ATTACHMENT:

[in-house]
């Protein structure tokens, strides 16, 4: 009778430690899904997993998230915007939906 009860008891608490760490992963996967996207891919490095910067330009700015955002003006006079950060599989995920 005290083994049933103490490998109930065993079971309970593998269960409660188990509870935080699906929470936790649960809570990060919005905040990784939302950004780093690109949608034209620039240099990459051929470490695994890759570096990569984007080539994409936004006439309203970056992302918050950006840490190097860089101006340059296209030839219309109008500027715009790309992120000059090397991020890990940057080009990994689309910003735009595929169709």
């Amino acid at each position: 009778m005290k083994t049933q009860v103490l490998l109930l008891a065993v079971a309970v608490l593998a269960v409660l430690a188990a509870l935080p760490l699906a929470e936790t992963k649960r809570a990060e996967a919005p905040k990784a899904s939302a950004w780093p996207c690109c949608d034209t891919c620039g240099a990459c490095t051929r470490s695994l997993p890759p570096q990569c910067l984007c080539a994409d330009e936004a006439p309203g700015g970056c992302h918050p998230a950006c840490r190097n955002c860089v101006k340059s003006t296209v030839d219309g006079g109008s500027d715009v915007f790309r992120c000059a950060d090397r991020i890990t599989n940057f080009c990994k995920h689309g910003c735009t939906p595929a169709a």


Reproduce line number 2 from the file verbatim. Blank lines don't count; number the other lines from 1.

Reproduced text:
């Protein structure tokens, strides 16, 4: 009778430690899904997993998230915007939906 009860008891608490760490992963996967996207891919490095910067330009700015955002003006006079950060599989995920 005290083994049933103490490998109930065993079971309970593998269960409660188990509870935080699906929470936790649960809570990060919005905040990784939302950004780093690109949608034209620039240099990459051929470490695994890759570096990569984007080539994409936004006439309203970056992302918050950006840490190097860089101006340059296209030839219309109008500027715009790309992120000059090397991020890990940057080009990994689309910003735009595929169709």